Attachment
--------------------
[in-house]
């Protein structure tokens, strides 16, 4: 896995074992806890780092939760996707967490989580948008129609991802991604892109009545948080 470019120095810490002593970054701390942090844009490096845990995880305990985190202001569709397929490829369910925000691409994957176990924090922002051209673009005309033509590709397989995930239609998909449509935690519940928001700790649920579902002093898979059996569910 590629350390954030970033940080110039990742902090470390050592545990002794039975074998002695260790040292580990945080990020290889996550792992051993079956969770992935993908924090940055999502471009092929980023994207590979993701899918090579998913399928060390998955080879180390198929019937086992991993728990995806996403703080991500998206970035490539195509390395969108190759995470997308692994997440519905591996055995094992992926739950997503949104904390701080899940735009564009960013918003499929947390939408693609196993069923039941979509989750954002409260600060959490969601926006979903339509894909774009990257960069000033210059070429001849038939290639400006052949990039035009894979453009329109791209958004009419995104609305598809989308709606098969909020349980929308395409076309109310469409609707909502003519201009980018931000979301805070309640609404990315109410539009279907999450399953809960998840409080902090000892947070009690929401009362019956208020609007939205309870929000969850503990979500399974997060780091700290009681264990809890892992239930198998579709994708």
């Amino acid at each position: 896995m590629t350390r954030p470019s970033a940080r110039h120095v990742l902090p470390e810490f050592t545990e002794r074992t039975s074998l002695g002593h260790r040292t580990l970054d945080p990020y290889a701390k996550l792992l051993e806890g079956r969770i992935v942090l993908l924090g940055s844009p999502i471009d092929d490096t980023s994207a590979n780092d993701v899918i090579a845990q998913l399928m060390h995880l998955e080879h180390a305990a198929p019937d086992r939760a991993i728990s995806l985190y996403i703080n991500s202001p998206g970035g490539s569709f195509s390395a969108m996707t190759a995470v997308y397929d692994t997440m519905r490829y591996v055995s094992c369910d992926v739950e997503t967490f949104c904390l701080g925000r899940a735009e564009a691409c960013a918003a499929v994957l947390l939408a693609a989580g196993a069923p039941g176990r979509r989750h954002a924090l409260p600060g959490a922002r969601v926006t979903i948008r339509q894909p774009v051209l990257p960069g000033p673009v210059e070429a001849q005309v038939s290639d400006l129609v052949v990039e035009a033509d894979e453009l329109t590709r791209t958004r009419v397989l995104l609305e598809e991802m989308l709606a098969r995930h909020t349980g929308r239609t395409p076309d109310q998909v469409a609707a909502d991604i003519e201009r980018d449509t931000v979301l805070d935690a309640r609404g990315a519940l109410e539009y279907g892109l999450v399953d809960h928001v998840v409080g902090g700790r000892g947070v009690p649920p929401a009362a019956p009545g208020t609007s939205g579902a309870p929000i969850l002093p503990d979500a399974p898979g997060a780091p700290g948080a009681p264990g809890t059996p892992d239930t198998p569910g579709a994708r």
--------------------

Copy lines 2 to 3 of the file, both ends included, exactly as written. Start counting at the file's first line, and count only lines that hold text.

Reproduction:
């Protein structure tokens, strides 16, 4: 896995074992806890780092939760996707967490989580948008129609991802991604892109009545948080 470019120095810490002593970054701390942090844009490096845990995880305990985190202001569709397929490829369910925000691409994957176990924090922002051209673009005309033509590709397989995930239609998909449509935690519940928001700790649920579902002093898979059996569910 590629350390954030970033940080110039990742902090470390050592545990002794039975074998002695260790040292580990945080990020290889996550792992051993079956969770992935993908924090940055999502471009092929980023994207590979993701899918090579998913399928060390998955080879180390198929019937086992991993728990995806996403703080991500998206970035490539195509390395969108190759995470997308692994997440519905591996055995094992992926739950997503949104904390701080899940735009564009960013918003499929947390939408693609196993069923039941979509989750954002409260600060959490969601926006979903339509894909774009990257960069000033210059070429001849038939290639400006052949990039035009894979453009329109791209958004009419995104609305598809989308709606098969909020349980929308395409076309109310469409609707909502003519201009980018931000979301805070309640609404990315109410539009279907999450399953809960998840409080902090000892947070009690929401009362019956208020609007939205309870929000969850503990979500399974997060780091700290009681264990809890892992239930198998579709994708």
């Amino acid at each position: 896995m590629t350390r954030p470019s970033a940080r110039h120095v990742l902090p470390e810490f050592t545990e002794r074992t039975s074998l002695g002593h260790r040292t580990l970054d945080p990020y290889a701390k996550l792992l051993e806890g079956r969770i992935v942090l993908l924090g940055s844009p999502i471009d092929d490096t980023s994207a590979n780092d993701v899918i090579a845990q998913l399928m060390h995880l998955e080879h180390a305990a198929p019937d086992r939760a991993i728990s995806l985190y996403i703080n991500s202001p998206g970035g490539s569709f195509s390395a969108m996707t190759a995470v997308y397929d692994t997440m519905r490829y591996v055995s094992c369910d992926v739950e997503t967490f949104c904390l701080g925000r899940a735009e564009a691409c960013a918003a499929v994957l947390l939408a693609a989580g196993a069923p039941g176990r979509r989750h954002a924090l409260p600060g959490a922002r969601v926006t979903i948008r339509q894909p774009v051209l990257p960069g000033p673009v210059e070429a001849q005309v038939s290639d400006l129609v052949v990039e035009a033509d894979e453009l329109t590709r791209t958004r009419v397989l995104l609305e598809e991802m989308l709606a098969r995930h909020t349980g929308r239609t395409p076309d109310q998909v469409a609707a909502d991604i003519e201009r980018d449509t931000v979301l805070d935690a309640r609404g990315a519940l109410e539009y279907g892109l999450v399953d809960h928001v998840v409080g902090g700790r000892g947070v009690p649920p929401a009362a019956p009545g208020t609007s939205g579902a309870p929000i969850l002093p503990d979500a399974p898979g997060a780091p700290g948080a009681p264990g809890t059996p892992d239930t198998p569910g579709a994708r």